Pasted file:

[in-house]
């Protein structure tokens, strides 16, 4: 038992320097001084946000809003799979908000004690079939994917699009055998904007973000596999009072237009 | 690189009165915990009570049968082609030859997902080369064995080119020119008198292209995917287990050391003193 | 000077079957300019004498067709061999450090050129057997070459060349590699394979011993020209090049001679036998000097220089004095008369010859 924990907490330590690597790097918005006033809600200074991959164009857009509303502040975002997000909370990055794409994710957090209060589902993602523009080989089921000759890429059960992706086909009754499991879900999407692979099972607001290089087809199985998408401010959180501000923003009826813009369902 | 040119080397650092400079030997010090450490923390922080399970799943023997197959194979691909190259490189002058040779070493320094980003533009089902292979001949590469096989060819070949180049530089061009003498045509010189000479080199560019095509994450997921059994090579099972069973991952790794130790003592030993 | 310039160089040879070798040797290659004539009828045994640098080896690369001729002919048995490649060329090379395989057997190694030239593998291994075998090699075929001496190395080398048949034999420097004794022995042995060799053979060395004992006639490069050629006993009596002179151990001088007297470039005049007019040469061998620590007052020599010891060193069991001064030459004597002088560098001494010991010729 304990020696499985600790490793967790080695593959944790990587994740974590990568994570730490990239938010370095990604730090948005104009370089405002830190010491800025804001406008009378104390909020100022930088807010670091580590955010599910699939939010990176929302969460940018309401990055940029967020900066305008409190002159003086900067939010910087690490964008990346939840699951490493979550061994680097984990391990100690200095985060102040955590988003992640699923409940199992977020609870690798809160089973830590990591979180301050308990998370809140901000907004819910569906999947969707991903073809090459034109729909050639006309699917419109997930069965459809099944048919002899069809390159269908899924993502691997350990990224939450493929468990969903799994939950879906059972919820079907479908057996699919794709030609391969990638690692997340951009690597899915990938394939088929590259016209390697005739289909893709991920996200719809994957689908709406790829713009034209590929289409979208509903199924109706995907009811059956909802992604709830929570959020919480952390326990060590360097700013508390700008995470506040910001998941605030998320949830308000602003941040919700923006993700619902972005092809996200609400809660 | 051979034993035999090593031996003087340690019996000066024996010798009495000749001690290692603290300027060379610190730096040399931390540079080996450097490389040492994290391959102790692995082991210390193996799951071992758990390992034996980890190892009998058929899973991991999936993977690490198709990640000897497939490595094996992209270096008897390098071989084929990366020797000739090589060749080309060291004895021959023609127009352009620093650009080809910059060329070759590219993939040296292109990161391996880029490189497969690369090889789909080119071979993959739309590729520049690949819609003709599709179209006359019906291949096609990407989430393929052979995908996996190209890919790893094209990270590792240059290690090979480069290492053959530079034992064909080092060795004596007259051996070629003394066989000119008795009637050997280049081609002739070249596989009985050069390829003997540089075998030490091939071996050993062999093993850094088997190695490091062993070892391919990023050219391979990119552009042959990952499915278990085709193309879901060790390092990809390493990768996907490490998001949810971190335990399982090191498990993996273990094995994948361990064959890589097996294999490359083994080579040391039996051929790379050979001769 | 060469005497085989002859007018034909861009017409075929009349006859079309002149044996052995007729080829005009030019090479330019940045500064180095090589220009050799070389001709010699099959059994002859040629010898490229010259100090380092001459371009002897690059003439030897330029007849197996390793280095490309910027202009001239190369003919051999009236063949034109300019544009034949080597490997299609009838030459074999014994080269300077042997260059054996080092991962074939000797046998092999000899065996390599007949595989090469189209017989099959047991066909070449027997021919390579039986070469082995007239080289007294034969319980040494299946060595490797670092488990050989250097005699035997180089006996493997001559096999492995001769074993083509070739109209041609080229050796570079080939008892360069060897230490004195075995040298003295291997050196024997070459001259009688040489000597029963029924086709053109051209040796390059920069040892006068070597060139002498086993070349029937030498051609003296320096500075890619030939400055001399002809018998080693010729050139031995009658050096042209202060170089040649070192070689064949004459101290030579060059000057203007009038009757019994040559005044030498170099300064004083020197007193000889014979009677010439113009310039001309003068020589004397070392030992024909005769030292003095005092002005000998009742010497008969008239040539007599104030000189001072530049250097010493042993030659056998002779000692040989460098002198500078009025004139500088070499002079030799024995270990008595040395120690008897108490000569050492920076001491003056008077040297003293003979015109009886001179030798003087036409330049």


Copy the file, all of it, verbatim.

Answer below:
[in-house]
């Protein structure tokens, strides 16, 4: 038992320097001084946000809003799979908000004690079939994917699009055998904007973000596999009072237009 | 690189009165915990009570049968082609030859997902080369064995080119020119008198292209995917287990050391003193 | 000077079957300019004498067709061999450090050129057997070459060349590699394979011993020209090049001679036998000097220089004095008369010859 924990907490330590690597790097918005006033809600200074991959164009857009509303502040975002997000909370990055794409994710957090209060589902993602523009080989089921000759890429059960992706086909009754499991879900999407692979099972607001290089087809199985998408401010959180501000923003009826813009369902 | 040119080397650092400079030997010090450490923390922080399970799943023997197959194979691909190259490189002058040779070493320094980003533009089902292979001949590469096989060819070949180049530089061009003498045509010189000479080199560019095509994450997921059994090579099972069973991952790794130790003592030993 | 310039160089040879070798040797290659004539009828045994640098080896690369001729002919048995490649060329090379395989057997190694030239593998291994075998090699075929001496190395080398048949034999420097004794022995042995060799053979060395004992006639490069050629006993009596002179151990001088007297470039005049007019040469061998620590007052020599010891060193069991001064030459004597002088560098001494010991010729 304990020696499985600790490793967790080695593959944790990587994740974590990568994570730490990239938010370095990604730090948005104009370089405002830190010491800025804001406008009378104390909020100022930088807010670091580590955010599910699939939010990176929302969460940018309401990055940029967020900066305008409190002159003086900067939010910087690490964008990346939840699951490493979550061994680097984990391990100690200095985060102040955590988003992640699923409940199992977020609870690798809160089973830590990591979180301050308990998370809140901000907004819910569906999947969707991903073809090459034109729909050639006309699917419109997930069965459809099944048919002899069809390159269908899924993502691997350990990224939450493929468990969903799994939950879906059972919820079907479908057996699919794709030609391969990638690692997340951009690597899915990938394939088929590259016209390697005739289909893709991920996200719809994957689908709406790829713009034209590929289409979208509903199924109706995907009811059956909802992604709830929570959020919480952390326990060590360097700013508390700008995470506040910001998941605030998320949830308000602003941040919700923006993700619902972005092809996200609400809660 | 051979034993035999090593031996003087340690019996000066024996010798009495000749001690290692603290300027060379610190730096040399931390540079080996450097490389040492994290391959102790692995082991210390193996799951071992758990390992034996980890190892009998058929899973991991999936993977690490198709990640000897497939490595094996992209270096008897390098071989084929990366020797000739090589060749080309060291004895021959023609127009352009620093650009080809910059060329070759590219993939040296292109990161391996880029490189497969690369090889789909080119071979993959739309590729520049690949819609003709599709179209006359019906291949096609990407989430393929052979995908996996190209890919790893094209990270590792240059290690090979480069290492053959530079034992064909080092060795004596007259051996070629003394066989000119008795009637050997280049081609002739070249596989009985050069390829003997540089075998030490091939071996050993062999093993850094088997190695490091062993070892391919990023050219391979990119552009042959990952499915278990085709193309879901060790390092990809390493990768996907490490998001949810971190335990399982090191498990993996273990094995994948361990064959890589097996294999490359083994080579040391039996051929790379050979001769 | 060469005497085989002859007018034909861009017409075929009349006859079309002149044996052995007729080829005009030019090479330019940045500064180095090589220009050799070389001709010699099959059994002859040629010898490229010259100090380092001459371009002897690059003439030897330029007849197996390793280095490309910027202009001239190369003919051999009236063949034109300019544009034949080597490997299609009838030459074999014994080269300077042997260059054996080092991962074939000797046998092999000899065996390599007949595989090469189209017989099959047991066909070449027997021919390579039986070469082995007239080289007294034969319980040494299946060595490797670092488990050989250097005699035997180089006996493997001559096999492995001769074993083509070739109209041609080229050796570079080939008892360069060897230490004195075995040298003295291997050196024997070459001259009688040489000597029963029924086709053109051209040796390059920069040892006068070597060139002498086993070349029937030498051609003296320096500075890619030939400055001399002809018998080693010729050139031995009658050096042209202060170089040649070192070689064949004459101290030579060059000057203007009038009757019994040559005044030498170099300064004083020197007193000889014979009677010439113009310039001309003068020589004397070392030992024909005769030292003095005092002005000998009742010497008969008239040539007599104030000189001072530049250097010493042993030659056998002779000692040989460098002198500078009025004139500088070499002079030799024995270990008595040395120690008897108490000569050492920076001491003056008077040297003293003979015109009886001179030798003087036409330049």